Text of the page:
Image Comics staff members form union, company refuses to voluntarily acknowledge in new statement

UPDATE 11/5: Image Comics released a second statement on the formation of a union by its employees, revealing that they have chosen not to recognize it voluntarily and that a formal vote on its formation will take place. If Image had chosen to voluntarily recognize the union, they likely would have entered into mediation to work out the details. Since they have chosen to force a vote on the issue, it will require a majority of their employees to vote in favor of forming the union. In this case, Image will be legally bound to recognize the union. Their most recent statement reads as follows:

Earlier this week, the Communications Workers of America (CWA) filed a representation petition with the National Labor Relations Board asking for a secret ballot election so that eligible Image Comics office staff can determine s ‘they want the CWA to represent the NLRB is currently reviewing this petition to determine when this election will take place, where it will be held and who can vote … Everyone at Image is committed to working throughout this process, and are confident that resolving these efforts will have positive long-term benefits. ”

UPDATE 11/2 with the statement from Image Comics: “Image has always believed in the fair and equitable treatment of staff and has always strived to support employees to the best of our ability in their employment.”

The original story follows below …

Image Comics staff have announced that they have formed a union called Comic Book Workers United. The announcement was made on Twitter earlier today, with a summary and a link to their new website, which has a list of goals for the union. This is the first time that a large modern comic book publisher has had its employees unionized. The new union’s goals include pay and workload transparency, ongoing remote working options for employees, an action plan to address the lack of diversity, and the addition of a collective voting option. to immediately cancel the publication of any title whose creator (s) have been found to have engaged in abuse, sexual assault or bigotry.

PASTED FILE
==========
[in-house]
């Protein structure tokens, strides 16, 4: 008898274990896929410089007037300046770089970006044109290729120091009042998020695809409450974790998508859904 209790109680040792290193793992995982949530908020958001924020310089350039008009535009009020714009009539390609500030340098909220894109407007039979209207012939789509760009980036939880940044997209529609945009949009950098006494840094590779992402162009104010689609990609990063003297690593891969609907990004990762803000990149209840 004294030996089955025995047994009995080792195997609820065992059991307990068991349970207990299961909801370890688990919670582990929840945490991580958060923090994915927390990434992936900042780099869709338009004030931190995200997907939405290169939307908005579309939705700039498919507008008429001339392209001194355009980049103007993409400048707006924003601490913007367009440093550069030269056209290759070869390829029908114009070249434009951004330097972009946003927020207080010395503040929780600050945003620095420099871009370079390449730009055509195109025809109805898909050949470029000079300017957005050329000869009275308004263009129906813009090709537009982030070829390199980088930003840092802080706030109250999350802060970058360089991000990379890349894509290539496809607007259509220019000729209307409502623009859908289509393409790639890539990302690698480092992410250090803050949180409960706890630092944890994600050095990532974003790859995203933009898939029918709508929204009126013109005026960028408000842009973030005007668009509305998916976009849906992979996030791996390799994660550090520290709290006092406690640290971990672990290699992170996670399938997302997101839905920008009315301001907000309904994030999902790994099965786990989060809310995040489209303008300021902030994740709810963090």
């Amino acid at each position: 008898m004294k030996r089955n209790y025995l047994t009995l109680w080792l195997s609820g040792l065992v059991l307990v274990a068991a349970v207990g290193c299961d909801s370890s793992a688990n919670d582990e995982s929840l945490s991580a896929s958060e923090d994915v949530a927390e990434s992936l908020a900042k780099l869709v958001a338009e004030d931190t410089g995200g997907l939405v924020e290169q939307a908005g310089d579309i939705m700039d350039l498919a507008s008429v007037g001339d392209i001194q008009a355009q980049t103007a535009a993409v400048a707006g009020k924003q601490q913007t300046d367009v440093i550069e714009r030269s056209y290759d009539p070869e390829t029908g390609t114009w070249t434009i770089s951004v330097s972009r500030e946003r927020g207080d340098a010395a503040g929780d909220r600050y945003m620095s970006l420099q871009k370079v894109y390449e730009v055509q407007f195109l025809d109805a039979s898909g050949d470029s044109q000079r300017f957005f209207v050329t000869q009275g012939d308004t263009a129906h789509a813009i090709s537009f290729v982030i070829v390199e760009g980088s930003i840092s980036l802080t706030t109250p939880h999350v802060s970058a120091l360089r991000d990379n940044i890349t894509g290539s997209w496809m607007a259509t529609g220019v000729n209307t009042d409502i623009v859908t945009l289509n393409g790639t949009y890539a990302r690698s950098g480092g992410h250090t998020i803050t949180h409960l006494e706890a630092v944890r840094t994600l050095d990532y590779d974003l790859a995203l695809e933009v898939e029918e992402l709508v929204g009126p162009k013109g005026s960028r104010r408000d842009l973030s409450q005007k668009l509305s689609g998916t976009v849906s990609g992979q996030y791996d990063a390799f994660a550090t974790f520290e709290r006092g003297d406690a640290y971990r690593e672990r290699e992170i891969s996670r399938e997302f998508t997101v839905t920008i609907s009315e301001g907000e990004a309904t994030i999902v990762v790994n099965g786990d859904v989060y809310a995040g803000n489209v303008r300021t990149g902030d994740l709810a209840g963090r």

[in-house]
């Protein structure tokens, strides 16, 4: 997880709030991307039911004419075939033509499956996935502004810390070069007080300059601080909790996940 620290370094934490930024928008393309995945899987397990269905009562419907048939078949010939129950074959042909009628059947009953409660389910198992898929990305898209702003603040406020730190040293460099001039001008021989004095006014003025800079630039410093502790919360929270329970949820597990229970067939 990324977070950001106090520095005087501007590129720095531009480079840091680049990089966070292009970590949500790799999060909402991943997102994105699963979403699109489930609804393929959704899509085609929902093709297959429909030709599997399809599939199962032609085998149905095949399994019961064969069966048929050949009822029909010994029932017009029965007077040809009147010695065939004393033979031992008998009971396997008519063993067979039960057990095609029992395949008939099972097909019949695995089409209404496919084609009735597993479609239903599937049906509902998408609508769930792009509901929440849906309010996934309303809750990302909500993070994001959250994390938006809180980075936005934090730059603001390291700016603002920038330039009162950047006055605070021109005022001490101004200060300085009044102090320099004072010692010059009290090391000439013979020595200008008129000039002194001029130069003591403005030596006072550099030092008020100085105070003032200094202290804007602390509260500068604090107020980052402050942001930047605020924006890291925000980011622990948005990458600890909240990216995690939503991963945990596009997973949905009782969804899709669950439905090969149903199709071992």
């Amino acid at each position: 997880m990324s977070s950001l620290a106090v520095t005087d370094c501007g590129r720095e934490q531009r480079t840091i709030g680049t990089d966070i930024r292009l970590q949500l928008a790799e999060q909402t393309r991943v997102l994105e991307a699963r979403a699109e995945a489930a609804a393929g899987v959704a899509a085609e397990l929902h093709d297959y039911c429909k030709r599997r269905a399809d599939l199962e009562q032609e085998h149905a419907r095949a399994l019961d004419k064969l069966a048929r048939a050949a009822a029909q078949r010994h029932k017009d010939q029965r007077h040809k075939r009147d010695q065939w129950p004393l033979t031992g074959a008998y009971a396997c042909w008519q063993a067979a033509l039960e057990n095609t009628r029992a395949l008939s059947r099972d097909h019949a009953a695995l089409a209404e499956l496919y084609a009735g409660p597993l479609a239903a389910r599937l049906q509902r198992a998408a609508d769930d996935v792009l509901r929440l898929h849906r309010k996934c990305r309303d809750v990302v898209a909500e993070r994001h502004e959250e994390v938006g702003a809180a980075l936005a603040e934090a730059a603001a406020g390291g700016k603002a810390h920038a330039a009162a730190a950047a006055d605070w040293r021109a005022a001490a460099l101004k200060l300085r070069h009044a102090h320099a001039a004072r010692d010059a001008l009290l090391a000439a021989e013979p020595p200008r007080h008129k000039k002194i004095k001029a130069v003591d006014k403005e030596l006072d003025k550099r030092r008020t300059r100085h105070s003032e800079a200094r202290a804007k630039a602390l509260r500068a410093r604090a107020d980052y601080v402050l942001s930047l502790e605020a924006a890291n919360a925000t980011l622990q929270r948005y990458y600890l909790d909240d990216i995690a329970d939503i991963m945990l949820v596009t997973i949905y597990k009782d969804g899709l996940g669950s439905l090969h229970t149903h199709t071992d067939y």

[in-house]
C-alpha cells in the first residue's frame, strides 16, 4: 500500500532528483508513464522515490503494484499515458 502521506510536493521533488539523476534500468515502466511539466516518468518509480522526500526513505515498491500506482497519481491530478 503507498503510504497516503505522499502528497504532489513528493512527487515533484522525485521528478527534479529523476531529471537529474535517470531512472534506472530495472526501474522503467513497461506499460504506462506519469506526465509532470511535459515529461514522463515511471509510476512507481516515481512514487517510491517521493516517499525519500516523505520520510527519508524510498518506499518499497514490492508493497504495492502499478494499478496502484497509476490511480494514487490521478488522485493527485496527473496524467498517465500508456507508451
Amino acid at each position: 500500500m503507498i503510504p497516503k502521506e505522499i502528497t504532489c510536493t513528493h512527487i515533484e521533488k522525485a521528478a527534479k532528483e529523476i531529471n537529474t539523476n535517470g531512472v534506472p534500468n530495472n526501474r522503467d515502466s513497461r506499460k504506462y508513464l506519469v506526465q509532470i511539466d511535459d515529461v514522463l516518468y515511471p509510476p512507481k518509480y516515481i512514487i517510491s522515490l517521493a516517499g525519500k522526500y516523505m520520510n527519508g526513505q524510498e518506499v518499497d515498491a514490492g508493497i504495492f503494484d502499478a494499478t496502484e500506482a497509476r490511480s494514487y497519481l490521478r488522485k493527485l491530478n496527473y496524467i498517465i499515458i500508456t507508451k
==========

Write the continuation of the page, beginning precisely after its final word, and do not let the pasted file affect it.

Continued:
“For years, comic book publishing workers have watched our professional efforts to support creators and delight readers,” says the Comic Book Workers United website. “Unfortunately, we also observed that the same work was taken for granted at best and exploited at worst. Keeping our heads above water was the new normal before the pandemic and since its onset we had to shoulder even more workloads. larger with fewer resources. Our workforce, as well as the comic book and publishing industry as a whole, is overtaxed and undervalued. This hurts not only staff, but also creators whom we are paid to serve and to the public whom they in turn work to entertain. ”

“We love what we do,” the opening statement from Comic Book Workers United continued. “But loving what you do doesn’t mean you can’t or shouldn’t ask for improvements in your working conditions. It is with that in mind and with great hope for the future of Image Comics and the future. ‘comic book industry itself that we announce our intention to form a union and ask for voluntary recognition. ” The website also notes that the organizers looked to the founders of Image for inspiration, referring to their choice to found Image at the height of their popularity rather than continuing to work for DC or Marvel. In addition, they noted that Image founder and former publisher Jim Valentino had recently spoken out in favor of unions on Facebook, which was cited as “the moment [union organizers] knew it could work “on their webpage.

Now that a union has been formed, Image management can choose to voluntarily recognize the union and enter into collective bargaining, or they can demand that a majority of employees sign union support cards. Once a majority of eligible employees have signed voter support cards, they are then sent to the National Labor Relations Board which then holds a formal vote.

In particular, Comic Book Workers United only represents the staff of Image Comics and not the creators of specific comic book series. Comic book creators are generally classified as independent contractors, who currently cannot organize into a union in the United States.

At the time of going to press, Image Comics management has not formally responded to the formation of Comic Book Workers United.